China’s mobile market is much more advanced than in the Western world.
Overall, Chinese entrepreneurs can stretch capital to last, they’re grassroots hungry, driven and very passionate because the opportunity is huge and they want first-mover advantage.
What are some misunderstandings that people have about Chinese tech companies?
The biggest misunderstanding is that people think it’s all just about copying, but there’s a lot of innovation going on, particularly around business models. For instance, a revenue source that really took off in China that didn’t become popular in the West is the sale of virtual goods to support a website or mobile app.
Another innovative business model comes from TikTok, the 15-second video app developed by ByteDance, which has become popular not just in China, but internationally.
Are there any Chinese tech companies that you are particularly excited about right now?
There are a few that stand out. The drone company DJI, based in Shenzhen, is solid and innovative, although it’s faced some security concerns in the US as a Chinese-originated company. DJI has more than half the world’s market share in drones and the company has a visionary entrepreneur.
SenseTime is another company that the world should watch. SenseTime has solid backing as well and is obviously working in a hot area right now—AI. China’s AI sector is growing like crazy, particularly in tech involving security and surveillance, though some challenges have been placed on this sector by recent US restrictions on sales to Chinese AI companies.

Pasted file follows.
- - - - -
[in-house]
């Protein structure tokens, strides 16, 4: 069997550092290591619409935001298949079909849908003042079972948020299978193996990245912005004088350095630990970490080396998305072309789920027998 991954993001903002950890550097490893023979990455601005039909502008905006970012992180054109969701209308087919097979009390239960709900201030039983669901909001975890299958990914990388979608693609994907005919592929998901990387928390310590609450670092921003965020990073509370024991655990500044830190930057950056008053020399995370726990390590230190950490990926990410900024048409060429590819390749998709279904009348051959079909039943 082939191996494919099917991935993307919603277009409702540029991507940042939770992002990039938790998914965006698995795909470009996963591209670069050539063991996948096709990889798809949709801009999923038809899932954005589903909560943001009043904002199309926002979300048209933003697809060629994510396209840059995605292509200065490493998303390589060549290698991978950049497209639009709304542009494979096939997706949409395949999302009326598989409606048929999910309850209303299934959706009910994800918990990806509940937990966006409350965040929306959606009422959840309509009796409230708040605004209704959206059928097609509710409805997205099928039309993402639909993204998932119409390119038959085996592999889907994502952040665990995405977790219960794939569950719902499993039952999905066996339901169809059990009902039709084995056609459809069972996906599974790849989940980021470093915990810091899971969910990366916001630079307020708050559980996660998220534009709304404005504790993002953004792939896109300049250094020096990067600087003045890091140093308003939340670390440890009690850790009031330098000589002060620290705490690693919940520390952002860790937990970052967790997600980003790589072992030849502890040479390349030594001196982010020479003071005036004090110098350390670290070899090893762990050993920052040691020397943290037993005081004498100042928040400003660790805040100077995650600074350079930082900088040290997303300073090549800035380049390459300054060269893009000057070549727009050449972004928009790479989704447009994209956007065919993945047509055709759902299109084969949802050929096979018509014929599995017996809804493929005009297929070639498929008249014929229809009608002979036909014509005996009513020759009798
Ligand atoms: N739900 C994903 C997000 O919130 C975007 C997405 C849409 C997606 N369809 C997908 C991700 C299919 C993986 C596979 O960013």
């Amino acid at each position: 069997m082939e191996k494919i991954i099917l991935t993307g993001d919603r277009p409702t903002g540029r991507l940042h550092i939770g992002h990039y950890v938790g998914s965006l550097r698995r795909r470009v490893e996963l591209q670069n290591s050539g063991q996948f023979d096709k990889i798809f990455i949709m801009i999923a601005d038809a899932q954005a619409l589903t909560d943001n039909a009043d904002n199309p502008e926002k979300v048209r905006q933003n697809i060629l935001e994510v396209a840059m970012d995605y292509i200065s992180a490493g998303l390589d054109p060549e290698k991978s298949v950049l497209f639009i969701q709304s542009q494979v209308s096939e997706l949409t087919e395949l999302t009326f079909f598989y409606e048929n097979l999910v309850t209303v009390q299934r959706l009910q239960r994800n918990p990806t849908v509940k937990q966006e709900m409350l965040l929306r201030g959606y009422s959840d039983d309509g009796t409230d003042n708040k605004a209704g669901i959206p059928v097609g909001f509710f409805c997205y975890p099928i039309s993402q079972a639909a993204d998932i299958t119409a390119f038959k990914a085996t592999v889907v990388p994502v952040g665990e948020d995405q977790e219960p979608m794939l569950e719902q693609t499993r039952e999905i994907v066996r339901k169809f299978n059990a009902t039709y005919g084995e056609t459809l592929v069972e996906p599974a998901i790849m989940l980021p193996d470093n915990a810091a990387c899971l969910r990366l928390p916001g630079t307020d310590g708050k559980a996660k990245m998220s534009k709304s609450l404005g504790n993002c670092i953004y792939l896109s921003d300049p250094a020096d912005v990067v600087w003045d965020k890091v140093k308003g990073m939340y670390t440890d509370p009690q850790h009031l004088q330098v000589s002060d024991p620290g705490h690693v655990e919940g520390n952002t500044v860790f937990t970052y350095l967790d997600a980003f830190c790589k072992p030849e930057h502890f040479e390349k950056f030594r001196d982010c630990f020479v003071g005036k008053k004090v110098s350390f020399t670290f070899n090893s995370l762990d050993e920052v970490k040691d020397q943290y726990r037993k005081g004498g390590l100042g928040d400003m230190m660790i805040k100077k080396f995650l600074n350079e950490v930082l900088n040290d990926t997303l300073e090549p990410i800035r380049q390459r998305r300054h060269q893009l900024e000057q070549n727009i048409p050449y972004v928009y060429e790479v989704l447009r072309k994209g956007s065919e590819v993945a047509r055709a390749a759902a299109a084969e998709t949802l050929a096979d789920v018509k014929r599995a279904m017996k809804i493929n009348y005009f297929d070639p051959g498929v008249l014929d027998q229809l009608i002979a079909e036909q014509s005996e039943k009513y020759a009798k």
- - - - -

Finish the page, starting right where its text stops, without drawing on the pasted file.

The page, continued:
Pinduoduo, in the sector of social commerce, is also a company to watch. Social commerce is another idea that originated in China and hasn’t reached the same level of popularity the US. Pinduoduo has combined social commerce and gaming, which I find incredibly interesting.
What do you see for the future of the China-US race to lead tech?
We have the two superpowers racing with one another, with the China-US tech and trade wars escalating. If this continues, we’ll start seeing separate spheres of influence develop and less cross-border activity, investment and fundraising. We’ll see these two spheres develop separately, and this trend will escalate.
From the US perspective, do you feel they are on the defensive about China’s rise? How so?
Yes, there is a certain level of fear involved from the side of the US, which feels threatened by China’s rise. The Huawei restrictions are a clear indication of the US pushing back. There are also stricter regulations on Chinese investments in America. US regulators and policy makers are keeping a much closer watch on Chinese companies doing business in the US. These are all friction points, for sure.
Why haven’t mega China apps, such as Alipay and WeChat, exploded in the same way in the US they have in China?